Bruise a tumbler of flaxseed, three ounces of liquorice, two ounces of loaf sugar, two of strained honey. Pour to these a quart of water; boil until reduced half. Give frequently. Hog’s lard and molasses in equal quantities with a little laudanum is also good.
Source: Mrs Hill’s New Cook-BookFiled under Remedy | Tags: cough, flax, flax seed, flaxseed, hill, hog's lard, honey, lard, laudanum, licorice, liquorice, loaf-sugar, molasses, sugar, whooping cough | Comment (0)
Five cents worth of rock candy, five cents worth of gum arabic, five cents worth of licorice, all dissolved in a pint of water over a slow fire. When cold add five cents worth of paregoric, and five cents worth of syrup of ipecac; bottle and take a teaspoonful several times a day.
Source: The Housekeeper’s Friend: A Practical CookbookFiled under Remedy | Tags: candy, cold, cough, gum arabic, housekeeper, ipecac, licorice, liquorice, paregoric, rock candy, syrup of ipecac, throat | Comment (0)
Two quarts of rain water, one pound of raisins, five cents worth of licorice, a fourth of a pound of rock candy. Boil this to one quart and strain it. Take two tablespoons three times daily; adding
a little vinegar.
Source: 76: A Cook BookFiled under Remedy | Tags: 76, candy, cough, coughs, licorice, liquorice, rain water, rainwater, raisins, rock candy, throat, vinegar | Comment (0)
Take of Syrrop of Violets, Syrrop of Horehound, Syrrop of Maidenhair and Conserve of Fox Lungs, of each one ounce, mix them well together, and take it often upon a Liquoras stick in the day time, and at night.
Source: The Queen-like Closet or Rich Cabinet, Hannah WolleyFiled under Remedy | Tags: consumption, fox lungs, hoarhound, horehound, licorice, liquoras, liquorice, maidenhair, sirop, syrup, violet, wolley | Comment (0)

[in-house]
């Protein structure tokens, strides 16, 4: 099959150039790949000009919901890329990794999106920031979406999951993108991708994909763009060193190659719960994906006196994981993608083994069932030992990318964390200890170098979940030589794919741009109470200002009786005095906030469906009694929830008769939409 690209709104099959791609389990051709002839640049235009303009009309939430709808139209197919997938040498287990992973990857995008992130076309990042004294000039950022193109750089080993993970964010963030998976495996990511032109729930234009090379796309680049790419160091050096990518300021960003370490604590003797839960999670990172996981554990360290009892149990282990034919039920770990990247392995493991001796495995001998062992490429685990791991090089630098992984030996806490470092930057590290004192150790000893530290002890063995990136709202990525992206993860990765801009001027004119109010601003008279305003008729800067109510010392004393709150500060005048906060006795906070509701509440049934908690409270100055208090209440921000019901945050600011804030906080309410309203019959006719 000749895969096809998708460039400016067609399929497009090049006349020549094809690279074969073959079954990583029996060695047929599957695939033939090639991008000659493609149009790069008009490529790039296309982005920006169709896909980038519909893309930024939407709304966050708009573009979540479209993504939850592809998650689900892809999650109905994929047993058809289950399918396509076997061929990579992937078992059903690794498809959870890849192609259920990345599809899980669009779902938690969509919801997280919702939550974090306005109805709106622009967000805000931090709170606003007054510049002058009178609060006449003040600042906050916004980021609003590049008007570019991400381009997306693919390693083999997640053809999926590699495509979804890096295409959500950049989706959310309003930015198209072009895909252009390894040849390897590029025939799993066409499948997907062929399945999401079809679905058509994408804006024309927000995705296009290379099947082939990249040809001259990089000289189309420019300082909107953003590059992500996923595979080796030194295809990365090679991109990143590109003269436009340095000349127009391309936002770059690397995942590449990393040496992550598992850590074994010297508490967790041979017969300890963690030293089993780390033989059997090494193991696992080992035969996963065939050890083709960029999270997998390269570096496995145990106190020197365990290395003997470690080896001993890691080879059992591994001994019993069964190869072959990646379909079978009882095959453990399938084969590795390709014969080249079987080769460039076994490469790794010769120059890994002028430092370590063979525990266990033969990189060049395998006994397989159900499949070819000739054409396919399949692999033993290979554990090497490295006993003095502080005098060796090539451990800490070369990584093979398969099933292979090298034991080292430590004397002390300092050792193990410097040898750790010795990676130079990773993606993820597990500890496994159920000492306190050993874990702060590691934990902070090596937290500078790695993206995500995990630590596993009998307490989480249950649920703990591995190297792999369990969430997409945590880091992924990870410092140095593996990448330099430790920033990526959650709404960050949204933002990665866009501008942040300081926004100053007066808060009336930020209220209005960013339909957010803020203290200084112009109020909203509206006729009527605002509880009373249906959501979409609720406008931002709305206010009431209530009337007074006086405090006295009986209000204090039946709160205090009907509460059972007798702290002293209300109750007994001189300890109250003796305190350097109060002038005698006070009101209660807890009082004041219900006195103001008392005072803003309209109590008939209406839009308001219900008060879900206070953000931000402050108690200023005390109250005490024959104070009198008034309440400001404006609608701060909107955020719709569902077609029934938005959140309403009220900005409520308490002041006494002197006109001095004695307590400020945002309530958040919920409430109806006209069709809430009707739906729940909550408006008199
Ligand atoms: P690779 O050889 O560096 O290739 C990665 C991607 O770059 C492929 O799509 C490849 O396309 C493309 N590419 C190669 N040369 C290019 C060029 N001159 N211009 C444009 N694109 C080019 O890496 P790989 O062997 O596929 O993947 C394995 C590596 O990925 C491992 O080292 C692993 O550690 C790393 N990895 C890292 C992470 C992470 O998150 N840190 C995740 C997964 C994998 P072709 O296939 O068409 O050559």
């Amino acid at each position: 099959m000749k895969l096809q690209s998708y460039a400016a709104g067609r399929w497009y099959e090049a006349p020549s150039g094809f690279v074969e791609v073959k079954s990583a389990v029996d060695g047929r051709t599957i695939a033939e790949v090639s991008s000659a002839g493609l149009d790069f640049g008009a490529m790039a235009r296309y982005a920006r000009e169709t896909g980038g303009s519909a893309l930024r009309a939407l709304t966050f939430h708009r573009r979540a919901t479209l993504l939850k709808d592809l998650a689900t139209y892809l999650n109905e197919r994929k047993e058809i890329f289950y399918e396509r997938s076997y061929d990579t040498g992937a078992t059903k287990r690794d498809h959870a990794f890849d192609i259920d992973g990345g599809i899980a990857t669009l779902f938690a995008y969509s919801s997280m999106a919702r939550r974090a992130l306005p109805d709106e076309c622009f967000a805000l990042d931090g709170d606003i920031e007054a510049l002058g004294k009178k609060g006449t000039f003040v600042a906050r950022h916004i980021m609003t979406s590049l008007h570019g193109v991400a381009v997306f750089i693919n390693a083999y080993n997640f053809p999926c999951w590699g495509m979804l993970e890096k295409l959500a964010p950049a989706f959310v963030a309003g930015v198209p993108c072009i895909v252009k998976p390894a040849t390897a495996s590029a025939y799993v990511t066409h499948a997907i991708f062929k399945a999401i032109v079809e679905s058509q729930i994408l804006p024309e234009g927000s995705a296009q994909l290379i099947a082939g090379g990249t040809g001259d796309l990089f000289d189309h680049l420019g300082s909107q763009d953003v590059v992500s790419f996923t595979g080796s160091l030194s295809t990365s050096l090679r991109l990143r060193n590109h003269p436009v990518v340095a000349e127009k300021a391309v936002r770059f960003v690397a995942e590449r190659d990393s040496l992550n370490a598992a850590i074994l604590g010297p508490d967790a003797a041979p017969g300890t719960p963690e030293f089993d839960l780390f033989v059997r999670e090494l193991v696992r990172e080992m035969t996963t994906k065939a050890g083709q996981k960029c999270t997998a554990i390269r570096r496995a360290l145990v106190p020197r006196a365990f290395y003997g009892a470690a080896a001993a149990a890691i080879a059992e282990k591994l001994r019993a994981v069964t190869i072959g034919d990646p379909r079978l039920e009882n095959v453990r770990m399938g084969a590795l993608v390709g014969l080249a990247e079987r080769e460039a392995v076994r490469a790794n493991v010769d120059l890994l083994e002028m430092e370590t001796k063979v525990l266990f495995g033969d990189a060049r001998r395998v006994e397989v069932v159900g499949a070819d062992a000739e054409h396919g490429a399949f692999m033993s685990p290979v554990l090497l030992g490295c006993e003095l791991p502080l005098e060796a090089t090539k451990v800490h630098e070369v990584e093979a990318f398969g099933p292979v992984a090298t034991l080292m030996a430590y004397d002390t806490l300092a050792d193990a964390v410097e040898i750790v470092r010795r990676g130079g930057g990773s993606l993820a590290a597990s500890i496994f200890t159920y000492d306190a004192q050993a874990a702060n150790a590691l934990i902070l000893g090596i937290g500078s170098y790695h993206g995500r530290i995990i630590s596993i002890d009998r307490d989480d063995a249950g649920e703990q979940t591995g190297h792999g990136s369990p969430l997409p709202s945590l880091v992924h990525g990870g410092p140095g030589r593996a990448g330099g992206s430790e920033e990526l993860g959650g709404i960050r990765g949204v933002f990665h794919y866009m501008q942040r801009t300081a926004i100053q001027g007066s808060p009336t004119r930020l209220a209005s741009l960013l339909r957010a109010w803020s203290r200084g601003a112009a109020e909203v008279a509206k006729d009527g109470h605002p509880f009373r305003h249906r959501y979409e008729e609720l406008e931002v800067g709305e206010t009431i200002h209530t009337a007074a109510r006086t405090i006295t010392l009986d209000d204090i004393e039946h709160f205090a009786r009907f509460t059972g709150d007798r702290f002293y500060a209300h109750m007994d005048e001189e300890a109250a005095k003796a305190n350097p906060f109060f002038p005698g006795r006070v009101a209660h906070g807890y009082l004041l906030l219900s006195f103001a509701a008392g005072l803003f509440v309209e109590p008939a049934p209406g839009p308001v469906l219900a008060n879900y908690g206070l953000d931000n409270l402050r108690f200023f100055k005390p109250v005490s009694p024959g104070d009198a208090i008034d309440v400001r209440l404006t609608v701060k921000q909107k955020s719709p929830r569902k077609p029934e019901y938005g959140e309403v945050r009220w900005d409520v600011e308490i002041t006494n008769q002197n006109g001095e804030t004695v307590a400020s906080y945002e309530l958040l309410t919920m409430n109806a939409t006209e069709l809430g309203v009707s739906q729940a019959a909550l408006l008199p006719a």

Sufferers from asthma should get a muskrat skin and wear it over their lungs with the fur side next to the body. It will bring certain relief.
Or soak blotting paper in saltpetre water, then dry, burning at night in the patient’s bedroom.
Another excellent recipe: Take powdered liquorice root, powdered elecampane root, powdered anise-seed, each one drachm, powdered ipecac ten grains, powdered lobelia ten grains; add sufficient amount of tar to form into pills of ordinary size. Take three or four pills on going to bed. An excellent remedy for asthma or shortness of breath.
Source: The White House Cookbook, F.L. GilletteFiled under Remedy | Tags: anise, aniseed, asthma, blotting paper, breath, breathing, elecampane, ipecac, licorice, liquorice, lobelia, lungs, muskrat, saltpetre, tar, whitehouse | Comment (0)
Take half a peck of Turneps washed and pared clean, cut them thin, put to them one pound of Raisins of the Sun stoned, one quarter of a pound of Figs cut small, one Ounce of Anniseeds bruised, half an Ounce of Licoras sliced, one Ounce of Cloves bruised, two handfuls of Burrage Flowers, and so much water as will cover all, and two fingers breadth above them, then boil it on a great fire in an earthen Vessel covered, untill the roots be soft and tender, then strain out the Liquor, and to every Pint of it put a pound of fine Sugar, the whites of two Eggs beaten, boil it to a Syrrop, and use it often, two or three spoonfuls at a time.
Source: The Queen-like Closet or Rich Cabinet, Hannah WolleyFiled under Remedy | Tags: aniseed, borage, burrage, cloves, consumption, eggs, figs, licorice, liquorice, raisins, sugar, syrup, turnip, wolley | Comment (0)